In the spare room I went over to the fireplace, stepped onto the hearth and carefully removed a small trinket box from the narrow mantlepiece. The box was made of some kind of glazed white pottery with a hinged lid that fastened with a little metal clasp. On the top it said A Present from Lerwick alongside a picture of a woman in a very tall black hat, although I’d never seen such a hat in Lerwick. I looked inside to check the contents; all the usual things were there, a kirbigrip, a badge, some kind of brooch in the shape of an aeroplane and a couple of small greyish lumps that Mam said were pearls.
Being careful not to drop it, I carried the box back to where Mam was waiting while Robina rummaged in the foot of the linen cupboard,
“Tell us about the pearls, Mam,” I begged, handing her the box.
“Can I look?” Robina turned round to ask.
Mam held the box so she could see inside it.“Let’s go downstairs, first,” Mam answered.
“When I was young,” she began, “the men didn’t use nets to catch haddock.”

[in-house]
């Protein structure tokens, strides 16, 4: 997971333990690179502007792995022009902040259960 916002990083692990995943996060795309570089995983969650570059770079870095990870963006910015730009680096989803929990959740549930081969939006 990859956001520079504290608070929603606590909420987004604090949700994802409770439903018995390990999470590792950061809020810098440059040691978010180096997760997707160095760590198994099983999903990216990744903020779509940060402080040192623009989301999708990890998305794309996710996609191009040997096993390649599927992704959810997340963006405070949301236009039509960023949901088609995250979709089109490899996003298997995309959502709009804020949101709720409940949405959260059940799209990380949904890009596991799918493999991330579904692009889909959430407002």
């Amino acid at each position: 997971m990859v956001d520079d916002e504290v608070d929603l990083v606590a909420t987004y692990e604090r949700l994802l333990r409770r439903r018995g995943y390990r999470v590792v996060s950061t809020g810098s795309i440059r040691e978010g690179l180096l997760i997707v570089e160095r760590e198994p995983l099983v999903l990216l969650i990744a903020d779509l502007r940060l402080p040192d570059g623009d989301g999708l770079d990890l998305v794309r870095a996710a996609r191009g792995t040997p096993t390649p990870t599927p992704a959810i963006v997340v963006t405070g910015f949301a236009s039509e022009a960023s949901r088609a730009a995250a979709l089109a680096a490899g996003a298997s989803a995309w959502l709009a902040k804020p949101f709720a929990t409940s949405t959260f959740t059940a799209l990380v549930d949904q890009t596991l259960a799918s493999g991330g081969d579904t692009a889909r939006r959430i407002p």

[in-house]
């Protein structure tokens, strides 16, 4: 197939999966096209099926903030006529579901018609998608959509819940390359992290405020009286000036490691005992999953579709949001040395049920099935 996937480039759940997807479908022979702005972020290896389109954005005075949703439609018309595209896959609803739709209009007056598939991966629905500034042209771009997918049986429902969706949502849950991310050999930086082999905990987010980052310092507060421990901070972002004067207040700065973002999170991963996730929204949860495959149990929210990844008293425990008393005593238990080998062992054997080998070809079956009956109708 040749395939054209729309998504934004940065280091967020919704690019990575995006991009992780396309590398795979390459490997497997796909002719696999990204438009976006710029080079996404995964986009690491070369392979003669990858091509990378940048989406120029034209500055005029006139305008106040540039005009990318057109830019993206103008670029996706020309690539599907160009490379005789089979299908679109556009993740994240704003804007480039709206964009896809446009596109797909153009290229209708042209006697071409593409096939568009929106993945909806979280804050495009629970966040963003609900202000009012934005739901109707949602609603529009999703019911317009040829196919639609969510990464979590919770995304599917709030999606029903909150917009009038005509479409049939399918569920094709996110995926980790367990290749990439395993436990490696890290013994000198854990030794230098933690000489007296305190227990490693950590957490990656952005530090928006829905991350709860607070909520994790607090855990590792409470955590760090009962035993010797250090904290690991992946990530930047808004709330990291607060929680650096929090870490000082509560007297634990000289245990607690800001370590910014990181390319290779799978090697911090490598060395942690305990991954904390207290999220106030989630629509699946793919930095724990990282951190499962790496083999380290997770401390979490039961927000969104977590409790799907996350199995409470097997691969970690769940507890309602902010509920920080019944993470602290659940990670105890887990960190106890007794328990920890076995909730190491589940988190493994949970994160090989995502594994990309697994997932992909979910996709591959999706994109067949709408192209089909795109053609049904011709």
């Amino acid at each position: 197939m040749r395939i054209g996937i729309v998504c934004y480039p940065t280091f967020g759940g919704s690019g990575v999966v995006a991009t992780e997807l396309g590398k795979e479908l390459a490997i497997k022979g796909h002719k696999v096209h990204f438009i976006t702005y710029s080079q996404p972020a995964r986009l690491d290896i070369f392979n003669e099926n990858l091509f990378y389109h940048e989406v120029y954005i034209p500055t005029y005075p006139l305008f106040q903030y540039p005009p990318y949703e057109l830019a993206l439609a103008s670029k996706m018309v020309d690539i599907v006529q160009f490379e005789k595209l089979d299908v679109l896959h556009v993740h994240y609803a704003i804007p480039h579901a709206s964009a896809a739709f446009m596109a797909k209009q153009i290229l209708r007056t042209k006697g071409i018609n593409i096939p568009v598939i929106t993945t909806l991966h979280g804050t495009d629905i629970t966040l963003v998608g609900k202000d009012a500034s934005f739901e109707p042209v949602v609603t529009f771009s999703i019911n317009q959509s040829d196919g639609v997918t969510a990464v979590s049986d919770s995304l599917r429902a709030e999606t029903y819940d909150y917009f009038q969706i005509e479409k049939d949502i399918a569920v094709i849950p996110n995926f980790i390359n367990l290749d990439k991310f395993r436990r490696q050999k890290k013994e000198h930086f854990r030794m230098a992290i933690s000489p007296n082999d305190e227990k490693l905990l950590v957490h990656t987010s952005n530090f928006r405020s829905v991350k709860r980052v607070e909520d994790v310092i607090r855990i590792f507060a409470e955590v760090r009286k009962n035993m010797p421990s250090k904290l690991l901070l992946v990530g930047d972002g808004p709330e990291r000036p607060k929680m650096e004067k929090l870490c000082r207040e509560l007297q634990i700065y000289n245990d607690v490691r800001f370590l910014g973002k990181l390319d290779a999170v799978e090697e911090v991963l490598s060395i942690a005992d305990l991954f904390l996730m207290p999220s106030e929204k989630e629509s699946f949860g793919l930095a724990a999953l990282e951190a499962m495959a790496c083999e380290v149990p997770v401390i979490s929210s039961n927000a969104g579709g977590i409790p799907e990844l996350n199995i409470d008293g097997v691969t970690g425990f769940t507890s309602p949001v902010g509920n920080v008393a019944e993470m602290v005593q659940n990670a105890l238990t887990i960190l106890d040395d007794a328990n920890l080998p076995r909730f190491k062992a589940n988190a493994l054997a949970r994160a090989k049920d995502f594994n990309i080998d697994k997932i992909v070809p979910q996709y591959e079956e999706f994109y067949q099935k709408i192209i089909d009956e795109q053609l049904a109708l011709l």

“They used lines,” I interrupted. Dad had been at the line fishing, the year before.
“That’s right,” she said, “but it’s very unusual nowadays and, another thing, you’ll remember that Dad baited his own lines, but it used to be the women and girls that did all that.”
“Girls?” I said, “What age were you?”
“About sixteen,” she replied.
“On their way ashore, the men dredged yoag shells up from the bottom which we had to open, so we could cut up the flesh for bait,” she explained.
“And the shells?” I broke in. I knew what happened to the shells; we’d heard the story so often, it was as familiar as the stories in my books, but I wanted Mam to tell us again,